Weapons of Math Destruction: How Big Data Increases Inequality and Threatens Democracy

Cathy O’ Neil is a mathematician and data scientist. UC Berkeley-educated with a PhD from Harvard, she left an academic career to join the finance industry. After realizing how Wall Street was using mathematics in an unethical way, she went on to research algorithms in different industries and their negative impact on social groups and individuals. The product of this research is her latest book “Weapons of Math Destruction: How Big Data Increases Inequality and Threatens Democracy

What is it about?

It is an easy, yet fascinating read. O’ Neil explains in a very explicit way how companies and institutions use big data trying to solve specific problems while at the same time creating by-products that affect people’s lives. Data scientists program these algorithms to achieve efficiency, which often comes on the expense of fairness against people usually at the lowest socio-economic levels of our society. Without a feedback loop, the algorithms remain unaltered, solidifying this negative impact, which does nothing but perpetuate inequality and, in the long run, threaten democracy.


So to sum up, these are the three elements of a WMD [Weapons of Math Destruction]: Opacity, Scale, and Damage. All of them will be present, to one degree or another, in the examples we’ll be covering.

While looking at WMDs, we’re often faced with a choice between fairness and efficacy. Our legal traditions lean strongly toward fairness. The Constitution, for example, presumes innocence and is engineered to value it. From a modeler’s perspective, the presumption of innocence is a constraint, and the result is that some guilty people go free, especially those who can afford good lawyers. Even those found guilty have the right to appeal their verdict, which chews up time and resources. So the system sacrifices enormous efficiencies for the promise of fairness. The Constitution’s implicit judgment is that freeing someone who may well have committed a crime, for lack of evidence, poses less of a danger to our society than jailing or executing an innocent person. WMDs, by contrast, tend to favor efficiency. By their very nature, they feed on data that can be measured and counted. But fairness is squishy and hard to quantify. It is a concept. And computers, for all of their advances in language and logic, still struggle mightily with concepts. They “understand” beauty only as a word associated with the Grand Canyon, ocean sunsets, and grooming tips in Vogue magazine. They try in vain to measure “friendship” by counting likes and connections on Facebook. And the concept of fairness utterly escapes them. Programmers don’t know how to code for it, and few of their bosses ask them to.

And why are nonwhite prisoners from poor neighborhoods more likely to commit crimes? According to the data inputs for the recidivism models, it’s because they’re more likely to be jobless, lack a high school diploma, and have had previous run-ins with the law. And their friends have, too. Another way of looking at the same data, though, is that these prisoners live in poor neighborhoods with terrible schools and scant opportunities. And they’re highly policed. So the chance that an ex-convict returning to that neighborhood will have another brush with the law is no doubt larger than that of a tax fraudster who is released into a leafy suburb. In this system, the poor and nonwhite are punished more for being who they are and living where they live.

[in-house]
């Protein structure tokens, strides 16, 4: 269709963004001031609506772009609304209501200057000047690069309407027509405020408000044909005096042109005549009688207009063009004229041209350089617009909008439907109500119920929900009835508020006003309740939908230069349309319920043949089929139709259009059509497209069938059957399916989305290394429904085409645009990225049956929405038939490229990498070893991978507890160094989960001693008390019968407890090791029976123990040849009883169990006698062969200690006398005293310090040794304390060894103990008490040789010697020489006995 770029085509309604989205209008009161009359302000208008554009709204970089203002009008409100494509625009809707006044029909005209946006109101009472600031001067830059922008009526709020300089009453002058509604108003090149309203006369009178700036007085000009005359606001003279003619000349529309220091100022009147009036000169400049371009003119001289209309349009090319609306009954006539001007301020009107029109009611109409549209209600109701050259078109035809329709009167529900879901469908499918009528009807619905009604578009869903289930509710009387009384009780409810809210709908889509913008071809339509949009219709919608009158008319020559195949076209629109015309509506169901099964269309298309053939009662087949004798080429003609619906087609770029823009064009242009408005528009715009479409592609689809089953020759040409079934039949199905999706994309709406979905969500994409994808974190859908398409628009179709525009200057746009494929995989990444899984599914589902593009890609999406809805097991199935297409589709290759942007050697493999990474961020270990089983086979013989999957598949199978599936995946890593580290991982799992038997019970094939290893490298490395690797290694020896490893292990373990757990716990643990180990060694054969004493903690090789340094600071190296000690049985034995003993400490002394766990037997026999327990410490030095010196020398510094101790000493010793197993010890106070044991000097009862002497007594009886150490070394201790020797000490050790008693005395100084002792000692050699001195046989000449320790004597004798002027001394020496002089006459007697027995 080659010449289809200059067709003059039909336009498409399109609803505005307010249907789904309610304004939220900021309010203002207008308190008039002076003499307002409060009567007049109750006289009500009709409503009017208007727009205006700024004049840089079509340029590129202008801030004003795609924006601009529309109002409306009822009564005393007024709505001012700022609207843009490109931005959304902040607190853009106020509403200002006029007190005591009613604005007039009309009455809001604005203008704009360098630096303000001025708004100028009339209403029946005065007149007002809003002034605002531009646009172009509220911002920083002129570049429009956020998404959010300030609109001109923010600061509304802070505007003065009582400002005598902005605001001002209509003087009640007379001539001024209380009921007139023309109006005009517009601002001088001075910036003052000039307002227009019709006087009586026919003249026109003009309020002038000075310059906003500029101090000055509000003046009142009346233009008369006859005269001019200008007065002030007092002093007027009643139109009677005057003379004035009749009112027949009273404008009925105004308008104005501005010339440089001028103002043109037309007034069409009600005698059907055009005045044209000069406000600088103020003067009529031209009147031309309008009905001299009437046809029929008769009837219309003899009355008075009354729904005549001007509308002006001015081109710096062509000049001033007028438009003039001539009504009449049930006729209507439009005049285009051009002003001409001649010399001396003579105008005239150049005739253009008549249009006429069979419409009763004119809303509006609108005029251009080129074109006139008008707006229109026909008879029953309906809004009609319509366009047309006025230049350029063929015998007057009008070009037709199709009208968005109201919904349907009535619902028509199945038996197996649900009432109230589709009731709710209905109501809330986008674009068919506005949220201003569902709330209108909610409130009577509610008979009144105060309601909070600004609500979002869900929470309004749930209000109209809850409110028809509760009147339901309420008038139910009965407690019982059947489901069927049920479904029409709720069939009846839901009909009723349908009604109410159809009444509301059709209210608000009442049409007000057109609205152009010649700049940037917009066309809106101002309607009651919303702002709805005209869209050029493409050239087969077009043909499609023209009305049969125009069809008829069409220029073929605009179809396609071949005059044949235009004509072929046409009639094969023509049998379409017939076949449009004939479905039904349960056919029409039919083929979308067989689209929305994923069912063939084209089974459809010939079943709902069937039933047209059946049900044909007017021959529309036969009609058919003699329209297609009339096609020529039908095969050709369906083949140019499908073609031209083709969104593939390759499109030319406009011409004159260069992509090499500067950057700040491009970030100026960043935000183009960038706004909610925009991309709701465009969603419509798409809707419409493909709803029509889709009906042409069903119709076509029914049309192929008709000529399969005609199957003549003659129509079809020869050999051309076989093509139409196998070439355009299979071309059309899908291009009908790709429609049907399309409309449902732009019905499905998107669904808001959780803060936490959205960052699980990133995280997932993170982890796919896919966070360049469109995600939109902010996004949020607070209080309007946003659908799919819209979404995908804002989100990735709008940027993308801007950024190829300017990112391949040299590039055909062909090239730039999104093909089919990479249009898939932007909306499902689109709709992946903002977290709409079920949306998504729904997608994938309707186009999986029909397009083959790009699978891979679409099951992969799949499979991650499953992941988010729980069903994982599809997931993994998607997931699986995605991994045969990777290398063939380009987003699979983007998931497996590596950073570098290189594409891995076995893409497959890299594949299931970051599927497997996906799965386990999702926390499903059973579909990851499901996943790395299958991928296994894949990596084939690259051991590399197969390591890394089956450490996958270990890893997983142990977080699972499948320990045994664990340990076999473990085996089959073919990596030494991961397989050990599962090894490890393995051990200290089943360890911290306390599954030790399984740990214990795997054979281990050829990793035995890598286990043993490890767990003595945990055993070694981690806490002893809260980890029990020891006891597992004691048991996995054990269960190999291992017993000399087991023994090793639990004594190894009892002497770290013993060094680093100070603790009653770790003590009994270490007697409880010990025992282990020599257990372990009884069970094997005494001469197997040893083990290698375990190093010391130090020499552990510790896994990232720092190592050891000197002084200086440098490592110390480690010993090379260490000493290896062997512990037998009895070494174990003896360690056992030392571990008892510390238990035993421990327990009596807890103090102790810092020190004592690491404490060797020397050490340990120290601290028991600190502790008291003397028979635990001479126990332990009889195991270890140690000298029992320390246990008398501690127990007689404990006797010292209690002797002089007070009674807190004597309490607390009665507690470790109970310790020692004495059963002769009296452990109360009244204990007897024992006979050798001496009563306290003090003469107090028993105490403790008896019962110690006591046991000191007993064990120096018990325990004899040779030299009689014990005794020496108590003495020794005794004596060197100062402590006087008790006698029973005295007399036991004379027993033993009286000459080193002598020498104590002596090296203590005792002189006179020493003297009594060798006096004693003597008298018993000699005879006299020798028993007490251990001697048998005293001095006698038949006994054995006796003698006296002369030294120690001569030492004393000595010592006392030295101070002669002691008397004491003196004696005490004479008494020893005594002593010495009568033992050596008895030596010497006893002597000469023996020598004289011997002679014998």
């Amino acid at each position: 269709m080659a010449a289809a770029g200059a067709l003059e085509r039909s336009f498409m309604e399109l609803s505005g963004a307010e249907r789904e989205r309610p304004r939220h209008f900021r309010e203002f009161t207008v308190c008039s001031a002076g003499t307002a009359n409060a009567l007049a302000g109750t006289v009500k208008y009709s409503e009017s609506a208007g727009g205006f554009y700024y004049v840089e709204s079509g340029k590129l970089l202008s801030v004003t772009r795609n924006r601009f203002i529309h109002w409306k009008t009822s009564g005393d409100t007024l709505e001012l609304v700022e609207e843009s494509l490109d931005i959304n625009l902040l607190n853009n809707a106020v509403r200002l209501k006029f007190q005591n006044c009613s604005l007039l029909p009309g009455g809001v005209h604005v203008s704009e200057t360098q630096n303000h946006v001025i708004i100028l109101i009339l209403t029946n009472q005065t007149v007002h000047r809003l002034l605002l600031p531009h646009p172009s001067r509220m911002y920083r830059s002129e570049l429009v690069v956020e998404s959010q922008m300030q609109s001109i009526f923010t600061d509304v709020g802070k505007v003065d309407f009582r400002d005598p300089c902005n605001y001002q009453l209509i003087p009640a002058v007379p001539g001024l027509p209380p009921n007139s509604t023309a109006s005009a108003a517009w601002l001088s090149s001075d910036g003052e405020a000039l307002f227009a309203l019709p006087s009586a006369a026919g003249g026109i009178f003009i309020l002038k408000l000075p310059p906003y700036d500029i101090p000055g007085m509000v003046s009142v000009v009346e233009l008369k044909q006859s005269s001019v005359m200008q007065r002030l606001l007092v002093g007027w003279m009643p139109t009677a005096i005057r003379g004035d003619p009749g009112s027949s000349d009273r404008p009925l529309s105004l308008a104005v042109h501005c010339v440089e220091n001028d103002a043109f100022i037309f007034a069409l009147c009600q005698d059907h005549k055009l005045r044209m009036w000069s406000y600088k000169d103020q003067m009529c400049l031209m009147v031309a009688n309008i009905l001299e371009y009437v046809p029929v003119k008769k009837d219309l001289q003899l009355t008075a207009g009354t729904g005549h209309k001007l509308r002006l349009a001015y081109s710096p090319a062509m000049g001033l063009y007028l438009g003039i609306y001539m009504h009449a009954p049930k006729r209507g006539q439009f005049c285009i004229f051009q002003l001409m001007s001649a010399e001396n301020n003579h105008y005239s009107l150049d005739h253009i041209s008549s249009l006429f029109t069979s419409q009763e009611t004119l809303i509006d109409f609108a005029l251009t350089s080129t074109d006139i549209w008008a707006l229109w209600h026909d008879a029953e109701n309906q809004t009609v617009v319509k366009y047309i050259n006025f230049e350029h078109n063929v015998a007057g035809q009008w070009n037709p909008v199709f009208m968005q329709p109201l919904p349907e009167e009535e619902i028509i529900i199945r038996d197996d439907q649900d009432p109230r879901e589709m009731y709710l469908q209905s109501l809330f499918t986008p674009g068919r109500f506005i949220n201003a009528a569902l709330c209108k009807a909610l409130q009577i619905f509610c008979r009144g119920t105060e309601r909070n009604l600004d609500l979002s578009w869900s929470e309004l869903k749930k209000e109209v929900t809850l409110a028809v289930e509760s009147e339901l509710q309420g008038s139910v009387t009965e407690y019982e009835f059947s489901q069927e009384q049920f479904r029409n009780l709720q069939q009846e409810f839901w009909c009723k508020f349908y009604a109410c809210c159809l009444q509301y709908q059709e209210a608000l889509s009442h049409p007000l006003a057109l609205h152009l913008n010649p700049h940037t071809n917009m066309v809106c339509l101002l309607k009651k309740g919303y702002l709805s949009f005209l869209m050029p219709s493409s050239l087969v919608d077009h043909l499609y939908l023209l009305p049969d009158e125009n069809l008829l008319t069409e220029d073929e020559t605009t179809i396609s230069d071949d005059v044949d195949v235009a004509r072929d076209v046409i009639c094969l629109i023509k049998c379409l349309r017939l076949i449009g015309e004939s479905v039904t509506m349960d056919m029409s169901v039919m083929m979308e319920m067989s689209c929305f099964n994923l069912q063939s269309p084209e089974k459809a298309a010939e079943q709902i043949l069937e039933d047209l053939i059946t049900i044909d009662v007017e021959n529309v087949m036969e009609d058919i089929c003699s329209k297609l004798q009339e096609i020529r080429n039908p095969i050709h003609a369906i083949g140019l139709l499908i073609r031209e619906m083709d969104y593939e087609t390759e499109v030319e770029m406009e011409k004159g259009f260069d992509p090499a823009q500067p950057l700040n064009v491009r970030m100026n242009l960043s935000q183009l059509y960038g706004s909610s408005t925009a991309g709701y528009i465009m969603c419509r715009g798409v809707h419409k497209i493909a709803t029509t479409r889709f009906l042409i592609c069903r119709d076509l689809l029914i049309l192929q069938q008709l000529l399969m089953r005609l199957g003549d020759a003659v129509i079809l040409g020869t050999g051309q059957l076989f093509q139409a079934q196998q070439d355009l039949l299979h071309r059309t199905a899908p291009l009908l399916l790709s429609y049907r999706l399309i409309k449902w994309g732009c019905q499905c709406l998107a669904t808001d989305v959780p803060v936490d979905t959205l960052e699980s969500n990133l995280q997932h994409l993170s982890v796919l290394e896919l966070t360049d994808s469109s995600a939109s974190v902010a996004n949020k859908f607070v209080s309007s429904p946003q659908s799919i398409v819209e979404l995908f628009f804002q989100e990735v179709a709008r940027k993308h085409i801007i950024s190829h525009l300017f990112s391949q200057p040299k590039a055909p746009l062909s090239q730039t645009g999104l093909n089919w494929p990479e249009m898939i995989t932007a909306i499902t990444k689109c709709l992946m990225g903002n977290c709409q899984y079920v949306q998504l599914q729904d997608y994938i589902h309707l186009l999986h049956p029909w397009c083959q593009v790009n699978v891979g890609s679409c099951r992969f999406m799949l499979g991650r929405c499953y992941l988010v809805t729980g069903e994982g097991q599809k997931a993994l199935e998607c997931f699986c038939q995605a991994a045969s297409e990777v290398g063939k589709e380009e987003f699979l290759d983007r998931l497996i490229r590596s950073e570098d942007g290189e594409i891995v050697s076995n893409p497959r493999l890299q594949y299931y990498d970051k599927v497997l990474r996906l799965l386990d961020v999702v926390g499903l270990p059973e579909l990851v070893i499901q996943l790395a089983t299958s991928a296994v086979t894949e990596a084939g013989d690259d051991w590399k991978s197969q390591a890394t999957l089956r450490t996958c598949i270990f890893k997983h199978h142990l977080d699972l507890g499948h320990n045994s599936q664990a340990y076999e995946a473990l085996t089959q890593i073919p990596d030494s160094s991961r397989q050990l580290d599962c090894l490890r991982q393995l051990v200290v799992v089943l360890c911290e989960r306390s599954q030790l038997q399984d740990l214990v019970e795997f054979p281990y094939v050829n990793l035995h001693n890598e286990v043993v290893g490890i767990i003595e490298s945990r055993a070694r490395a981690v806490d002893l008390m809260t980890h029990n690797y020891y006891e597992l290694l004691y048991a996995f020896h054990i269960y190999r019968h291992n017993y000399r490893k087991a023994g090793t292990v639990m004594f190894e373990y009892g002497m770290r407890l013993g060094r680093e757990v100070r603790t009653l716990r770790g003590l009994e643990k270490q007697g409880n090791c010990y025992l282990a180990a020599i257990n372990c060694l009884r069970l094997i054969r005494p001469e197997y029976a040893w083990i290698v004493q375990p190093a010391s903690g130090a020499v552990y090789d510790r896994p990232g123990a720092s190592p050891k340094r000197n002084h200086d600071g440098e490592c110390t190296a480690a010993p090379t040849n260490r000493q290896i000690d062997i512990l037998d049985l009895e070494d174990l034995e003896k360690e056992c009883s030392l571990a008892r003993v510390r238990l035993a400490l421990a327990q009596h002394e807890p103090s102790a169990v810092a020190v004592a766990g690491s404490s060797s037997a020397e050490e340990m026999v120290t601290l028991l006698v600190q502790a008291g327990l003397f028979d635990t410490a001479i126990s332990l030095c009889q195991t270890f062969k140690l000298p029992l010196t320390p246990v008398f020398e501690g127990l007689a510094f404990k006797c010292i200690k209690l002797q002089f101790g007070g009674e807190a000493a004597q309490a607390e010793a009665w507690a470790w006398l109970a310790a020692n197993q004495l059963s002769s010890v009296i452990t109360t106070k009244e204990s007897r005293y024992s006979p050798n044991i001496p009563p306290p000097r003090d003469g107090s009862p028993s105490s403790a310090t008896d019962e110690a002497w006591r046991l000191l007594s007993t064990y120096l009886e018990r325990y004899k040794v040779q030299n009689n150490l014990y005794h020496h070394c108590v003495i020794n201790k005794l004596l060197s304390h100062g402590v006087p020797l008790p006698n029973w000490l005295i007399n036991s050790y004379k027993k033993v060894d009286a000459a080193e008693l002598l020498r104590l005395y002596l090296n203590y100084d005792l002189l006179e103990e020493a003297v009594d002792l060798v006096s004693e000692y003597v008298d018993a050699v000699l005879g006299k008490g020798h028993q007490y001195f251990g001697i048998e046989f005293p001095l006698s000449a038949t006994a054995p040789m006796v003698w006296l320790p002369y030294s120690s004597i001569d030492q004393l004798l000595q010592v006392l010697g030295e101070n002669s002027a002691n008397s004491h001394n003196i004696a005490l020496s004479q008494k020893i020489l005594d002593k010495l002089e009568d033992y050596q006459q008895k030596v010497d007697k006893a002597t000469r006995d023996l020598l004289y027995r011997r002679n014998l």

Our livelihoods increasingly depend on our ability to make our case to machines. The clearest example of this is Google. For businesses, whether it’s a bed-and-breakfast or an auto repair shop, success hinges on showing up on the first page of search results. Now individuals face similar challenges, whether trying to get a foot in the door of a company, to climb the ranks—or even to survive waves of layoffs. The key is to learn what the machines are looking for. But here too, in a digital universe touted to be fair, scientific, and democratic, the insiders find a way to gain a crucial edge.

The practice of using credit scores in hirings and promotions creates a dangerous poverty cycle. After all, if you can’t get a job because of your credit record, that record will likely get worse, making it even harder to land work. It’s not unlike the problem young people face when they look for their first job—and are disqualified for lack of experience. Or the plight of the longtime unemployed, who find that few will hire them because they’ve been without a job for too long. It’s a spiraling and defeating feedback loop for the unlucky people caught up in it.

Facebook, for example, has patented a new type of credit rating, one based on our social networks. The goal, on its face, is reasonable.

Leading insurers including Progressive, State Farm, and Travelers are already offering drivers a discount on their rates if they agree to share their driving data. A small telemetric unit in the car, a simple version of the black boxes in airplanes, logs the speed of the car and how the driver brakes and accelerates. A GPS monitor tracks the car’s movements.

In these early days, the auto insurers’ tracking systems are opt-in. Only those willing to be tracked have to turn on their black boxes. They get rewarded with a discount of between 5 and 50 percent and the promise of more down the road. (And the rest of us subsidize those discounts with higher rates.) But as insurers gain more information, they’ll be able to create more powerful predictions. That’s the nature of the data economy. Those who squeeze out the most intelligence from this information, turning it into profits, will come out on top. They’ll predict group risk with greater accuracy (though individuals will always confound them). And the more they benefit from the data, the harder they’ll push for more of it. At some point, the trackers will likely become the norm. And consumers who want to handle insurance the old-fashioned way, withholding all but the essential from their insurers, will have to pay a premium, and probably a steep one. In the world of WMDs, privacy is increasingly a luxury that only the wealthy can afford.